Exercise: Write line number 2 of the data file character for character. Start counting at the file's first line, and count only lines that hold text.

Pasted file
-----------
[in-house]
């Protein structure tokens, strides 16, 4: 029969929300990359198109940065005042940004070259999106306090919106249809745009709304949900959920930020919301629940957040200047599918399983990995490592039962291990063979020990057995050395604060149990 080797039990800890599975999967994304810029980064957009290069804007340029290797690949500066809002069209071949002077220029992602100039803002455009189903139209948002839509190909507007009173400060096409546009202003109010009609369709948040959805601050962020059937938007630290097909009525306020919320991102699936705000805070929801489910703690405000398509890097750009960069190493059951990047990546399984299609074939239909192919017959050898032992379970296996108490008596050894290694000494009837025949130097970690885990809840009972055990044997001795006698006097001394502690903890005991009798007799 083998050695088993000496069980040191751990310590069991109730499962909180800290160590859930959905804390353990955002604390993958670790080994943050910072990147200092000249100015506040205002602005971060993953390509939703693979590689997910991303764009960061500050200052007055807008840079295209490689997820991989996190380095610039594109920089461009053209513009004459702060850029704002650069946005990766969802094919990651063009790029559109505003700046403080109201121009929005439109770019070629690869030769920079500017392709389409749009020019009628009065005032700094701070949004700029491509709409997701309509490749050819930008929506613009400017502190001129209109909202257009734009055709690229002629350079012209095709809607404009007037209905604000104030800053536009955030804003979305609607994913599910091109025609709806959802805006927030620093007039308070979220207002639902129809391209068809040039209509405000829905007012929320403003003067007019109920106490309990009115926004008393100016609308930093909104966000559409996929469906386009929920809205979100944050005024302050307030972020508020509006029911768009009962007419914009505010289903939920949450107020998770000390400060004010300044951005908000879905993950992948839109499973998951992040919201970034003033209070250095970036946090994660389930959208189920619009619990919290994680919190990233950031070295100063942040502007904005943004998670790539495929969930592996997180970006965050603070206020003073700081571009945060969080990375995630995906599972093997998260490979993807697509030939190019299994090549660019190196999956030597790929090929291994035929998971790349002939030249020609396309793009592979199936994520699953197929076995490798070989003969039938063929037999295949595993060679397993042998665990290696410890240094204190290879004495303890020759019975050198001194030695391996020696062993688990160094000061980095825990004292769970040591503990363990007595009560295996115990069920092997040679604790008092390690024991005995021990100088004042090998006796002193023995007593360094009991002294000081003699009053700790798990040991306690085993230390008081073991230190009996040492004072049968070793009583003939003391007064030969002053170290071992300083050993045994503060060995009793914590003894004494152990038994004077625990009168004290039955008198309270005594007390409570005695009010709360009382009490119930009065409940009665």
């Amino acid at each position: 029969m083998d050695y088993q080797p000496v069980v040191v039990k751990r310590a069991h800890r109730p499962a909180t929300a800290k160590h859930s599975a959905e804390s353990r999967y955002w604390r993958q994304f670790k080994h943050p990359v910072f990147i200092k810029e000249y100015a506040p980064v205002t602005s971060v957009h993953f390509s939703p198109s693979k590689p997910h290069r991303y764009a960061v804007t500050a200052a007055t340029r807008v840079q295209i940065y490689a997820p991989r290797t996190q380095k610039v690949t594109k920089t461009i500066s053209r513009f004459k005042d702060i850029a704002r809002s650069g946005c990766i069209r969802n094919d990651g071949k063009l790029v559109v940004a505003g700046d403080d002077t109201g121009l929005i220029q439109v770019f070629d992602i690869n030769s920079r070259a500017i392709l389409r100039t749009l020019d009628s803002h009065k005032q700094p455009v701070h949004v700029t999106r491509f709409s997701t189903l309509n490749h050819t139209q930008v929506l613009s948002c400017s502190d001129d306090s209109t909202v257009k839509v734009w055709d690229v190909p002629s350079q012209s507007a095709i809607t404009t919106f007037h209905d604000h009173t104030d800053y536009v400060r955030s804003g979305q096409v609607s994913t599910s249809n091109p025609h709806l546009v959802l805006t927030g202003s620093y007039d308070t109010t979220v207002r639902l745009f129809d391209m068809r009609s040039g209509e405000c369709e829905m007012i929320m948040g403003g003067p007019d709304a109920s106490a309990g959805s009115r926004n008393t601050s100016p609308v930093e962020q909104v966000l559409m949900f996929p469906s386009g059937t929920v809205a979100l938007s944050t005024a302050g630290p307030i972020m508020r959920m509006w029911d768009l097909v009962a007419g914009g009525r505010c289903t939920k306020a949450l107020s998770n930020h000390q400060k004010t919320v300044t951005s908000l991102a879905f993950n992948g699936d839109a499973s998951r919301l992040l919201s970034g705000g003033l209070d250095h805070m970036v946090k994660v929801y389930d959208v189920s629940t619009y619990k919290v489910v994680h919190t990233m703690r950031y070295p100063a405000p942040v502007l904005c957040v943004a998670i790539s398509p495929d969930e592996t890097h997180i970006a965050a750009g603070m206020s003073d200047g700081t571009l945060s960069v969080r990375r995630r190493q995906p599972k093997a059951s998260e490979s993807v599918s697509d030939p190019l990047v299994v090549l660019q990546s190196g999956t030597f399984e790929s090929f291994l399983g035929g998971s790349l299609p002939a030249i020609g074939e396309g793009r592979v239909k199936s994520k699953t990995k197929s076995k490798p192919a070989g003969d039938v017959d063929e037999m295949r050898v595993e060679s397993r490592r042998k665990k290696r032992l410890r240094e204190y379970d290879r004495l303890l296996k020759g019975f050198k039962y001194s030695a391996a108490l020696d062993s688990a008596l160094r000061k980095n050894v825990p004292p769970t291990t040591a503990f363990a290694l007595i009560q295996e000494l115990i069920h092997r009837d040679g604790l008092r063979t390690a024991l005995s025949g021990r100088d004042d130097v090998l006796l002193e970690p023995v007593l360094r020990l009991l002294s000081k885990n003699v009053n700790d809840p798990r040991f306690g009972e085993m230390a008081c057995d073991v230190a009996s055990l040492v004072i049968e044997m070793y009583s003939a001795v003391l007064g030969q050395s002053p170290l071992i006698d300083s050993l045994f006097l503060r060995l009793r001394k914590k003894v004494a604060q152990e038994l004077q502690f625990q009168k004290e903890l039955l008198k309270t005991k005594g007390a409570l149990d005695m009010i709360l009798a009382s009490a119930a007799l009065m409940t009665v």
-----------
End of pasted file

């Protein structure tokens, strides 16, 4: 029969929300990359198109940065005042940004070259999106306090919106249809745009709304949900959920930020919301629940957040200047599918399983990995490592039962291990063979020990057995050395604060149990 080797039990800890599975999967994304810029980064957009290069804007340029290797690949500066809002069209071949002077220029992602100039803002455009189903139209948002839509190909507007009173400060096409546009202003109010009609369709948040959805601050962020059937938007630290097909009525306020919320991102699936705000805070929801489910703690405000398509890097750009960069190493059951990047990546399984299609074939239909192919017959050898032992379970296996108490008596050894290694000494009837025949130097970690885990809840009972055990044997001795006698006097001394502690903890005991009798007799 083998050695088993000496069980040191751990310590069991109730499962909180800290160590859930959905804390353990955002604390993958670790080994943050910072990147200092000249100015506040205002602005971060993953390509939703693979590689997910991303764009960061500050200052007055807008840079295209490689997820991989996190380095610039594109920089461009053209513009004459702060850029704002650069946005990766969802094919990651063009790029559109505003700046403080109201121009929005439109770019070629690869030769920079500017392709389409749009020019009628009065005032700094701070949004700029491509709409997701309509490749050819930008929506613009400017502190001129209109909202257009734009055709690229002629350079012209095709809607404009007037209905604000104030800053536009955030804003979305609607994913599910091109025609709806959802805006927030620093007039308070979220207002639902129809391209068809040039209509405000829905007012929320403003003067007019109920106490309990009115926004008393100016609308930093909104966000559409996929469906386009929920809205979100944050005024302050307030972020508020509006029911768009009962007419914009505010289903939920949450107020998770000390400060004010300044951005908000879905993950992948839109499973998951992040919201970034003033209070250095970036946090994660389930959208189920619009619990919290994680919190990233950031070295100063942040502007904005943004998670790539495929969930592996997180970006965050603070206020003073700081571009945060969080990375995630995906599972093997998260490979993807697509030939190019299994090549660019190196999956030597790929090929291994035929998971790349002939030249020609396309793009592979199936994520699953197929076995490798070989003969039938063929037999295949595993060679397993042998665990290696410890240094204190290879004495303890020759019975050198001194030695391996020696062993688990160094000061980095825990004292769970040591503990363990007595009560295996115990069920092997040679604790008092390690024991005995021990100088004042090998006796002193023995007593360094009991002294000081003699009053700790798990040991306690085993230390008081073991230190009996040492004072049968070793009583003939003391007064030969002053170290071992300083050993045994503060060995009793914590003894004494152990038994004077625990009168004290039955008198309270005594007390409570005695009010709360009382009490119930009065409940009665």